Q: Why did you decide to create a structure?
A: Shelter is fundamental to all creatures, and so structures are fundamental to the history of humankind. Our structures have evolved from creations of purely practical need into increasingly grandiose assertions of religion, culture, personality and superiority. My interest is in connecting back to the basics, in understanding what it meant and still means to build with and for a community.
Q: What inspired you to work in natural materials?
A: Based on my experiences growing up in the rapidly modernizing city of Dubai, where once undisturbed natural landscape became scarred by human industry, my goal is to create work in the most responsible way I can. This means working with materials that can be gathered and processed by my own hand. With minimally processed materials, it is clear that the structure was built from plant fibers, and that those fibers will eventually break down and return to the earth.
Q: Where did you draw inspiration for the shape of the structure?
A: The form is stylistically based on the domed roofs typical of traditional Middle Eastern architecture. Rather than a traditional dome, squinches at the corners create undulating courses, which give the structure a more organic shape. Windows, doorways, and an opening at the top of the dome allow natural light to enter.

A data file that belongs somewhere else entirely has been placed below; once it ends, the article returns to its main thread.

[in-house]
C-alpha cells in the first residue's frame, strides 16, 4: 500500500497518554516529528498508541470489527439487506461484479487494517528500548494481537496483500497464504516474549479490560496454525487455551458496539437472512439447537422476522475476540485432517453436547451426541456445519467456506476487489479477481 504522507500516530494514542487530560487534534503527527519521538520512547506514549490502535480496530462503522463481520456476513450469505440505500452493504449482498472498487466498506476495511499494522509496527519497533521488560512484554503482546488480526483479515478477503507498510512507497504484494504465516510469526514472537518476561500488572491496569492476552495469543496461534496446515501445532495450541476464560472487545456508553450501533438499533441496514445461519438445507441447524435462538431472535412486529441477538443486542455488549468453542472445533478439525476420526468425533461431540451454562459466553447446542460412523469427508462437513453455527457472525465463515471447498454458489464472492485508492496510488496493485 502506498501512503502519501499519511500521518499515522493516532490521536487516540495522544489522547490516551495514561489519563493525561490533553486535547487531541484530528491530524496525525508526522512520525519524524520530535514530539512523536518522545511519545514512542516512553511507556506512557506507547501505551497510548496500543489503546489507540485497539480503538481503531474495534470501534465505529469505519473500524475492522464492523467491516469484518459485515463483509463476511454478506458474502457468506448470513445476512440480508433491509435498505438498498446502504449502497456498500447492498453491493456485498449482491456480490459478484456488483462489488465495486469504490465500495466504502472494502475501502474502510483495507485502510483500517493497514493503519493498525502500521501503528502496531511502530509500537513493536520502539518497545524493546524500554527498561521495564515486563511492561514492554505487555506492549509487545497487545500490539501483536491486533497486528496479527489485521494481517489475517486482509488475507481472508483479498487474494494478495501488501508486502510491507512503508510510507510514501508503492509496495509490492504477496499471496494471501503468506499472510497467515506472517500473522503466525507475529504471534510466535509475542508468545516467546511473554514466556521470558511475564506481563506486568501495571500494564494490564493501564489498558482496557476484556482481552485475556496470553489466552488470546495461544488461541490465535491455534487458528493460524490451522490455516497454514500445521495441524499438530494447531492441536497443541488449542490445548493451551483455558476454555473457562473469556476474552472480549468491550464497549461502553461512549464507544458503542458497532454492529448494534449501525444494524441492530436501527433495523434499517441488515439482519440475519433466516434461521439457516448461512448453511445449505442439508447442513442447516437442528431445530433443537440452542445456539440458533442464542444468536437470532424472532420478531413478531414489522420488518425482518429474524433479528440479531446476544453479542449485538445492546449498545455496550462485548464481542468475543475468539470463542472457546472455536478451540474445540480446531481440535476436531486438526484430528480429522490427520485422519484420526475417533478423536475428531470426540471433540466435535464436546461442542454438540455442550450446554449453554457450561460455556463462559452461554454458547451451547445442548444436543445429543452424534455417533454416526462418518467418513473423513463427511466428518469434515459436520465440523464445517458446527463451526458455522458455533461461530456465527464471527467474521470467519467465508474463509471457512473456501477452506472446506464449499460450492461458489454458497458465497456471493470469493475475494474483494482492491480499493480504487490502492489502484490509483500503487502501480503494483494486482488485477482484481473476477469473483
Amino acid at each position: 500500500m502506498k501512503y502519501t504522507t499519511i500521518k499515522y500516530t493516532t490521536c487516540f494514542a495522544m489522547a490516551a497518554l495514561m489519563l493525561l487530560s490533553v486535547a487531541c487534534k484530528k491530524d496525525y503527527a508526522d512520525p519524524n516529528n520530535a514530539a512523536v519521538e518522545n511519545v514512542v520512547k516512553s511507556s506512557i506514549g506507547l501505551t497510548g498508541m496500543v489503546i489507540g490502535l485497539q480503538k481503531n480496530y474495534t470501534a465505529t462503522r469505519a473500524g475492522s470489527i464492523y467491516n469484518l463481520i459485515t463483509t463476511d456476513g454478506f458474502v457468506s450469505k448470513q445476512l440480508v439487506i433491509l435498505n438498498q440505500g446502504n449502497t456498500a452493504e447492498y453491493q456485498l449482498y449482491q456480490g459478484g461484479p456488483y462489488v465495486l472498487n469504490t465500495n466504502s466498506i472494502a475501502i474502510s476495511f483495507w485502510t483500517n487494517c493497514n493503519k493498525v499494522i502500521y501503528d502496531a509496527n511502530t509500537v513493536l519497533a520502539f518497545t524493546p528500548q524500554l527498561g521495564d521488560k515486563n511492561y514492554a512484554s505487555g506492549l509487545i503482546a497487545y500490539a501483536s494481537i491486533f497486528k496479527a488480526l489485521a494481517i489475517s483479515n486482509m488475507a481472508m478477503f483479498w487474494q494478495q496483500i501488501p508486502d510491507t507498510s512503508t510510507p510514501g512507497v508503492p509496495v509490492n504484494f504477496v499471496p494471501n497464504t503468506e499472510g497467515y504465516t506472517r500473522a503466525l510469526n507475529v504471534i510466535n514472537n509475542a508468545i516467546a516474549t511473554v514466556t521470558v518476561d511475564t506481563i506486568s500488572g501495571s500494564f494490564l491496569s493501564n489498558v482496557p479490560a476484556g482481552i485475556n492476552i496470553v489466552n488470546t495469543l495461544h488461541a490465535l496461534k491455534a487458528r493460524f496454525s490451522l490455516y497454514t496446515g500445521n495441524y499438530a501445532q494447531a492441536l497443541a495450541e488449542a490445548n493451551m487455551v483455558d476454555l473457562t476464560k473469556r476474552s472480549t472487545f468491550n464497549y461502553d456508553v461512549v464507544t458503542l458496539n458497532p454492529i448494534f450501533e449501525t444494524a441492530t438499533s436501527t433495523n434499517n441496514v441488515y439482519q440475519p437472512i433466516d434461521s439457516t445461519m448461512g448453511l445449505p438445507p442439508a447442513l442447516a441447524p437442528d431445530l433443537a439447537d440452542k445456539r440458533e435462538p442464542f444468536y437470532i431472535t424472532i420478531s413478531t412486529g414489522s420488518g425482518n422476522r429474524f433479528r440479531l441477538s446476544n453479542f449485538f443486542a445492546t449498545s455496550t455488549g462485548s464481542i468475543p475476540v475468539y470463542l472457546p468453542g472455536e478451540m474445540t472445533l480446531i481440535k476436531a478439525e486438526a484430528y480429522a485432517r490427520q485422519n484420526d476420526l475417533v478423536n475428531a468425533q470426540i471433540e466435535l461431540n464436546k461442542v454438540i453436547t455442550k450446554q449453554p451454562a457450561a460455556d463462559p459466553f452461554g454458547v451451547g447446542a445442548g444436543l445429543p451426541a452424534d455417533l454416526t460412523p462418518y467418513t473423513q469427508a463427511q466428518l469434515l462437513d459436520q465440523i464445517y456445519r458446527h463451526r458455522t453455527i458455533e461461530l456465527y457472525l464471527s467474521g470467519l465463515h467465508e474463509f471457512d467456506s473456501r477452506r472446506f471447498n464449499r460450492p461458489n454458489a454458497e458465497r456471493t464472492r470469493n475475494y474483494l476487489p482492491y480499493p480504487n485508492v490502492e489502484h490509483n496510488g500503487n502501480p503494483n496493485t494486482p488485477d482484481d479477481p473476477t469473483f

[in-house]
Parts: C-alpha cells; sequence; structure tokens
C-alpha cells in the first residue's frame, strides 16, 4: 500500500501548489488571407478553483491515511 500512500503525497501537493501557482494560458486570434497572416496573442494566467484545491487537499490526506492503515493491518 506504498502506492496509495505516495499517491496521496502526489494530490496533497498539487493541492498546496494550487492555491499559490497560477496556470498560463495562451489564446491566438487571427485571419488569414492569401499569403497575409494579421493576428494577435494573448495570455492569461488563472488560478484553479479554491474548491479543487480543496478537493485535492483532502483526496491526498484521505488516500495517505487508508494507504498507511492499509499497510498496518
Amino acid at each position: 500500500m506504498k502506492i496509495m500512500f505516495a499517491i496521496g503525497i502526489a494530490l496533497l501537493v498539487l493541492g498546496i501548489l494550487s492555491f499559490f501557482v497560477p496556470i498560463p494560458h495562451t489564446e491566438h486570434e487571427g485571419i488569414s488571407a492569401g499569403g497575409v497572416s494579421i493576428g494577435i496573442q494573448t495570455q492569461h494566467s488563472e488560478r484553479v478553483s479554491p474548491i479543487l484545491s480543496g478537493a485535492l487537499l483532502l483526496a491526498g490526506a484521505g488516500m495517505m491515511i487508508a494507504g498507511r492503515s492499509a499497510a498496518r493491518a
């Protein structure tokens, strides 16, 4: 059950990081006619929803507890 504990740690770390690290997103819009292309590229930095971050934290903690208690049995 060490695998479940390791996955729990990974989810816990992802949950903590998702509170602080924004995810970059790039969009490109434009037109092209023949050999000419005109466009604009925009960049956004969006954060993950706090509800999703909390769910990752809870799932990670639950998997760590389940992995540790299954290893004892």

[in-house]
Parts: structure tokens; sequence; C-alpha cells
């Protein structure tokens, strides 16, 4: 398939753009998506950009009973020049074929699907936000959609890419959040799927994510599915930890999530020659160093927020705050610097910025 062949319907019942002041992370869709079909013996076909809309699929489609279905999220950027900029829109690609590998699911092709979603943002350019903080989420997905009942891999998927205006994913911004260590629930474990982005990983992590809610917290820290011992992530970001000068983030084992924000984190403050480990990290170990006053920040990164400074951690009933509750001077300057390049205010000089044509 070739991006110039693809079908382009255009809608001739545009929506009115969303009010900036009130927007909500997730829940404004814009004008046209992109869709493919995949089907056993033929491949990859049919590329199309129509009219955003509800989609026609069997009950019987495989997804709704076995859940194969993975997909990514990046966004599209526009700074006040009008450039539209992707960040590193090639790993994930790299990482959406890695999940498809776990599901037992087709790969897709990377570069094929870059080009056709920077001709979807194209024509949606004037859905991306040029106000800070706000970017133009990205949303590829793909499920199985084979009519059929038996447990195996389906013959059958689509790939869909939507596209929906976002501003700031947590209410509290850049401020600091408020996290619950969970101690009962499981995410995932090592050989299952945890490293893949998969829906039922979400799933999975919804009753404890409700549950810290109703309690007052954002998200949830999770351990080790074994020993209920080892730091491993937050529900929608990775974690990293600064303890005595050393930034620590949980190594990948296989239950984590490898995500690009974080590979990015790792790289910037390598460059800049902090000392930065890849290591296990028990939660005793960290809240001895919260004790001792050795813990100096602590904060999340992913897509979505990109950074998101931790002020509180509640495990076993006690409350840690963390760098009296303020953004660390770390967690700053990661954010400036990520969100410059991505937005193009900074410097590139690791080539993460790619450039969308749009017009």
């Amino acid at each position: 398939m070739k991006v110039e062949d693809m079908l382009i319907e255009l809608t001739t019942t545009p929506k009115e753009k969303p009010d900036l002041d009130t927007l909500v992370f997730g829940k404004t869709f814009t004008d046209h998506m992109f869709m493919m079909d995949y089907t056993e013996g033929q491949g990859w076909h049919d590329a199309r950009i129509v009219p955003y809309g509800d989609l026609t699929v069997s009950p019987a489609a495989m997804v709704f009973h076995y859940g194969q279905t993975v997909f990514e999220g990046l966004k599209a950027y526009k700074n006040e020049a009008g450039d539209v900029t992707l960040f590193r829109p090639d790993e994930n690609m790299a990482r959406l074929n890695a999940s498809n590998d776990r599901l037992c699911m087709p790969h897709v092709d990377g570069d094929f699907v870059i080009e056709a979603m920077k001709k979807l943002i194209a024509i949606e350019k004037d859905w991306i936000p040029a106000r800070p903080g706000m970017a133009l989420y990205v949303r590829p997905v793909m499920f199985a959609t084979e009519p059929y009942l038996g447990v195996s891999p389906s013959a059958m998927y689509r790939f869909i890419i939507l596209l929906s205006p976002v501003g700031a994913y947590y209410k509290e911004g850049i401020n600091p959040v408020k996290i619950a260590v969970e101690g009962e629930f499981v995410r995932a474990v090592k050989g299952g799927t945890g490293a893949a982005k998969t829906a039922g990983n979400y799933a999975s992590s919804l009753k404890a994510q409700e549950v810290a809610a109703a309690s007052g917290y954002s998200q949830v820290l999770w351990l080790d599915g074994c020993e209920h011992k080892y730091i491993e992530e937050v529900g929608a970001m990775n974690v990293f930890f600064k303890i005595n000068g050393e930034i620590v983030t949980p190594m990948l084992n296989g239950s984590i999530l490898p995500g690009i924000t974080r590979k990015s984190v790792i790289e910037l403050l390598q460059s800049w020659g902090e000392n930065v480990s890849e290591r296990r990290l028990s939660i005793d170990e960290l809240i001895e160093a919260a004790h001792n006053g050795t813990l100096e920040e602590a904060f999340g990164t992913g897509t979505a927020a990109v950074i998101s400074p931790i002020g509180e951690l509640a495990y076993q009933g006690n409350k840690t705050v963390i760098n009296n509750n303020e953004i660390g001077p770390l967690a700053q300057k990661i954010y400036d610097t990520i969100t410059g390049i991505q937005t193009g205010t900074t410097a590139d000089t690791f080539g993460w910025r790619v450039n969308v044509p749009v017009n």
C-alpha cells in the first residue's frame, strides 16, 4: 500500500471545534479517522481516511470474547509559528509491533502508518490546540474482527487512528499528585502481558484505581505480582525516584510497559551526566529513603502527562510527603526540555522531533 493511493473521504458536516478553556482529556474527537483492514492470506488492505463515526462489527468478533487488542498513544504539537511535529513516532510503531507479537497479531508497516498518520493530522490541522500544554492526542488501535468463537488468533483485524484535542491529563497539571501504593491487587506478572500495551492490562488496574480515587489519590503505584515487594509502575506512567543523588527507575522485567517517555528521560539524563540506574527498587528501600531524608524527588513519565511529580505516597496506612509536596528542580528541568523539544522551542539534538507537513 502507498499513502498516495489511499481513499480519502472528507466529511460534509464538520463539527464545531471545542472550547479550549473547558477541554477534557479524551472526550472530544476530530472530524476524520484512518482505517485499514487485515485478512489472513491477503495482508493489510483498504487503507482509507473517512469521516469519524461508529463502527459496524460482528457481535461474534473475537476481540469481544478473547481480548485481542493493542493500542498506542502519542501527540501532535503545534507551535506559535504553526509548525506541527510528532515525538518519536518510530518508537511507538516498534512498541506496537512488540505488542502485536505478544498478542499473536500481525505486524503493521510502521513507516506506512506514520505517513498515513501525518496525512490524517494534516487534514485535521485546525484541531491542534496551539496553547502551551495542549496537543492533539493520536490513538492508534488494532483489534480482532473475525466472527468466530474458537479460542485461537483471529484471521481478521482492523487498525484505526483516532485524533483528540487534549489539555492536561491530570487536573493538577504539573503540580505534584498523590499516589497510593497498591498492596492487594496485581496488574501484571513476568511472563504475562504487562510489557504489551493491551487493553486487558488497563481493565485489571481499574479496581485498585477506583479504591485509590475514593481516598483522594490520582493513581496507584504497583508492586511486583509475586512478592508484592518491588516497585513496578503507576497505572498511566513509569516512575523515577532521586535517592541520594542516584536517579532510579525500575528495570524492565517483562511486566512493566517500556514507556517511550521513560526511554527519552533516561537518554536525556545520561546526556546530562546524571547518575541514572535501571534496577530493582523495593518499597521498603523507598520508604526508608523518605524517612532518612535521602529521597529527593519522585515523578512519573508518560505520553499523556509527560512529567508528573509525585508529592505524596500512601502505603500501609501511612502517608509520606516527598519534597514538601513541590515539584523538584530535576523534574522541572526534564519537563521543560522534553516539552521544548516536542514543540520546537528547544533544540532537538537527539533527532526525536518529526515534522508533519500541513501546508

Q: Where did the name of your piece come from?
A: Gonbad is the Persian word for a dome.
Susann Whittier: Walking Sticks
Q: Where did the inspiration for Walking Sticks come from?
A: Over the summer of 2016 I pruned five Ligustrum shrubs from the front of my property. Using a Sawzall to prune, I cut at the very bottom of the shrub leaving me with a substantial amount of limbs to create a sculptures. Flipping the trunk up and allowing the branches to support, I created these walking pieces. As I continued to repeat the process they became a herd of sticks walking across the sidewalk.
Q: How did your neighbors respond to the herd of walking sticks?
A: People walking by were asking questions and it sparked conversations about how these walking sticks brought a whole new meaning to how we interact with plants. They discussed how I was giving something that most people discard a new life. People were full of excitement that it was happening right on the sidewalk and that they were able to interact.